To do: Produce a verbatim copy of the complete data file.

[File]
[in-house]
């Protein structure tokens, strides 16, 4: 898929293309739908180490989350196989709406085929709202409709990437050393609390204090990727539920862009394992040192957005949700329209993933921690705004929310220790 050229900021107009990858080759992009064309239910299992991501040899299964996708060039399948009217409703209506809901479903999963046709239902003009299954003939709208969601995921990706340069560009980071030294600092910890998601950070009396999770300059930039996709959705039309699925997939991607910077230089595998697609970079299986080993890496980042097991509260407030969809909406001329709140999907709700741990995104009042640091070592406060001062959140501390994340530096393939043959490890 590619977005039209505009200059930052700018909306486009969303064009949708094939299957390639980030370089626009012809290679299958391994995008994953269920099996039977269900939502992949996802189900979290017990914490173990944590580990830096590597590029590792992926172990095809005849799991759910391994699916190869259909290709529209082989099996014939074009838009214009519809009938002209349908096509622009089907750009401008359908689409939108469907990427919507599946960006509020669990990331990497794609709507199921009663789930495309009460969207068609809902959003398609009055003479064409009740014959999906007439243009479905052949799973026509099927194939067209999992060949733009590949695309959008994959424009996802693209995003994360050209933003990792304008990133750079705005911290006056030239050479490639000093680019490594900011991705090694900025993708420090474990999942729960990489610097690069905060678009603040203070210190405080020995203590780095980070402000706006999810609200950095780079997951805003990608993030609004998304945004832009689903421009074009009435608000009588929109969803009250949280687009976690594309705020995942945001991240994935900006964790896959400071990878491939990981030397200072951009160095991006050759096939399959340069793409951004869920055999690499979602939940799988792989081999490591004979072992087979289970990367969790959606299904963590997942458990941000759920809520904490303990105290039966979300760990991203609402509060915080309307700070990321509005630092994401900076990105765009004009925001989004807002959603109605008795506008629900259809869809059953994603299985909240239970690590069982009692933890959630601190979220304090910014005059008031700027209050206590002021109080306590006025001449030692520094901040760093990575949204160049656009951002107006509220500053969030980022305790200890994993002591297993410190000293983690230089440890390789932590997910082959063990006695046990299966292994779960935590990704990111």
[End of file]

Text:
[in-house]
């Protein structure tokens, strides 16, 4: 898929293309739908180490989350196989709406085929709202409709990437050393609390204090990727539920862009394992040192957005949700329209993933921690705004929310220790 050229900021107009990858080759992009064309239910299992991501040899299964996708060039399948009217409703209506809901479903999963046709239902003009299954003939709208969601995921990706340069560009980071030294600092910890998601950070009396999770300059930039996709959705039309699925997939991607910077230089595998697609970079299986080993890496980042097991509260407030969809909406001329709140999907709700741990995104009042640091070592406060001062959140501390994340530096393939043959490890 590619977005039209505009200059930052700018909306486009969303064009949708094939299957390639980030370089626009012809290679299958391994995008994953269920099996039977269900939502992949996802189900979290017990914490173990944590580990830096590597590029590792992926172990095809005849799991759910391994699916190869259909290709529209082989099996014939074009838009214009519809009938002209349908096509622009089907750009401008359908689409939108469907990427919507599946960006509020669990990331990497794609709507199921009663789930495309009460969207068609809902959003398609009055003479064409009740014959999906007439243009479905052949799973026509099927194939067209999992060949733009590949695309959008994959424009996802693209995003994360050209933003990792304008990133750079705005911290006056030239050479490639000093680019490594900011991705090694900025993708420090474990999942729960990489610097690069905060678009603040203070210190405080020995203590780095980070402000706006999810609200950095780079997951805003990608993030609004998304945004832009689903421009074009009435608000009588929109969803009250949280687009976690594309705020995942945001991240994935900006964790896959400071990878491939990981030397200072951009160095991006050759096939399959340069793409951004869920055999690499979602939940799988792989081999490591004979072992087979289970990367969790959606299904963590997942458990941000759920809520904490303990105290039966979300760990991203609402509060915080309307700070990321509005630092994401900076990105765009004009925001989004807002959603109605008795506008629900259809869809059953994603299985909240239970690590069982009692933890959630601190979220304090910014005059008031700027209050206590002021109080306590006025001449030692520094901040760093990575949204160049656009951002107006509220500053969030980022305790200890994993002591297993410190000293983690230089440890390789932590997910082959063990006695046990299966292994779960935590990704990111």